# "Why not" as an answer for "How to" (Promoting best practices)

Consider three examples currently visible on the active questions page:

I use these questions as references, but I have no thoughts to share here about my own personal beliefs on them specifically. Instead, what I wish to ask is the following:

Question: If an MESE user posts a site-appropriate question about how to achieve something, then is it appropriate to respond with a justified-post about why one believes doing this particular thing is inadvisable?

On the one hand, stating why not for a how to post simply does not constitute an answer to the question; on the other hand, I am sure that we do not want to promote poor practices in mathematics education (in fact, I would go so far as to say such behavior is antithetical to the goal of this site).

My view is that the latter point is more important than the former, so that a response of this nature ("don't do XYZ, because ABC") would be both appropriate and desirable. But I readily concede that I may be missing subtleties in this matter, and have tagged this meta-question with discussion in the hope that it can be discussed.

More generally: What is the appropriate response to a how to XYZ question when one feels XYZ is a bad idea? Some options (which I neither declare to be "good" nor complete) are:

1. Down-voting the post, and adding a comment explaining why.

2. Adding a comment stating briefly why one feels this is a bad idea, and asking the OP for further justification as to why such a practice would be advisable.

3. Posting an answer that says XYZ is a bad idea because of reasons ABC.

4. Posting an answer that attempts to explain the how to, but including a disclaimer as to why this might be inadvisable in practice.

5. Only posting if one has something concrete with regard to how XYZ could actually be achieved.

6. "Your goal seems to involve PQR, which I prefer to XYZ, and you may get to PQR by trying ABC."

Discussion of related questions would be welcomed as well, e.g., surrounding votes/comments on others' answers for posts of this ilk.

Expanding momentarily on my comment above:

I am sure that we do not want to promote poor practices in mathematics education (in fact, I would go so far as to say such behavior is antithetical to the goal of this site).

I think that this must not be applied only to questions, but also to answers. In particular, I mention this answer (cf. my comments there) as an example in which I would argue it is not only enough to down-vote the post, but that the post should be removed (I flagged it for deletion, but the moderator opted instead to comment). From my perspective, an answer that promotes poor practices pedagogically may be commented on, questioned, even down-voted if necessary; but one that suggests e.g. sexual misconduct has no place on a site for educators of any sort.

Image anonymized and preserved for posterity:

• This is an important point. Thank you for raising it.
– quid Mod
Jun 25 '14 at 11:53
• I'm quite against doing (a) and (b). But (c) is a quite reasonable endeavour, which is (unfortunately) hard to push forward. Jun 30 '14 at 1:37
• @vonbrand It seems that you are responding to the reference examples, rather than discussing the actual question/topic. Or perhaps I have misunderstood your comment? Jul 2 '14 at 8:24
• Perhaps I should have said something along the lines of "Don't even think to do that" on (a) and (b), while (c) would be "interesting idea, hard to do". And yes, I'd answer that way (and I believe I did). Jul 6 '14 at 20:03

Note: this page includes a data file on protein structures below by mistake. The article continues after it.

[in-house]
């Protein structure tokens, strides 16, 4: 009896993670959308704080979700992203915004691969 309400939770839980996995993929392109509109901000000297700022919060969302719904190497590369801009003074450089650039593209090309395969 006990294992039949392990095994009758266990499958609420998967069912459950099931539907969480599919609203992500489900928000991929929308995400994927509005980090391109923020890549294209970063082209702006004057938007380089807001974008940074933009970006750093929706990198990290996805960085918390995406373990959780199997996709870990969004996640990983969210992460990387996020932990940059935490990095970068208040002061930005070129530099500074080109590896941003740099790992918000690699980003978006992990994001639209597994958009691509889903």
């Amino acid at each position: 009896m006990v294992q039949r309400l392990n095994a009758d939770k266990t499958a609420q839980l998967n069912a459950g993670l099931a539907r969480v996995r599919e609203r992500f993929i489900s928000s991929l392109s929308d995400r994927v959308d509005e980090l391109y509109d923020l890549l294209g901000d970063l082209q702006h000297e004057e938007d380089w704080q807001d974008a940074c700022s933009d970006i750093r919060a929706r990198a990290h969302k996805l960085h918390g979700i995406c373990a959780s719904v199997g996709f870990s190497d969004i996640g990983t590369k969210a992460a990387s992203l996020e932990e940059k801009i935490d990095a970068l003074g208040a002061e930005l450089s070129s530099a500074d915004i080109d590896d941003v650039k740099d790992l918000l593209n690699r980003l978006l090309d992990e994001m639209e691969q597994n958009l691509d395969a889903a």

• @quid Feel free to create a separate meta post (and use anything from here, e.g., the anonymized image) for community input. I agree that it is important to discuss precedent-setting activity on the meta site, and I stand firmly by my belief that a post encouraging e.g. sexual harassment/misconduct in the classroom should be subject to immediate deletion. (And possibly removal of the user, though this may be more circumstantial, e.g., if it was intended as a "joke" -- but I will not remark further in that direction here.) Aug 28 '14 at 21:28
• By a self-deletion the specific problem seems resolved. It should be a good idea to discuss the general question "Under which circumstances should something be deleted?" I plan to start this in a couple of days.
– quid Mod
Aug 30 '14 at 13:59

I prefer that posted answers be constructive.

So I have avoided answering questions a and b above, where my answer would be roughly "don't." I use techniques 1 and 2 instead, with negative comments as comments.

Another approach is:

$\;\;\;\;$6. Your goal seems to involve PQR, which I prefer to XYZ, and you may get to PQR by trying ABC.

• First: I've added in your approach 6 to the main post. Second: One of the features of approach 2 is that it could be applied to a lot of questions. As an example (rhetorically here): "Why do you think it is a good idea to start a math circle in a small rural university town?" Perhaps this might seem like a hassle if applied to many questions -- but I think it would really strengthen queries if how to posters generally included in their questions some justification for why such-and-such is (potentially) a good idea. Jun 25 '14 at 19:23

I'll second Matt F's idea that answers be as constructive as possible, and add some of my thoughts about your list of suggested responses.

1. If you feel that strongly about the question, then I think downvoting is not proper. I'd only downvote a genuinely bad question, be it poorly-written or not really meant for this site or otherwise ill-formed. If it spurred you to come up with a response of some kind, then surely it's a good question, eh? Just cancel it all out and neither up- nor downvote.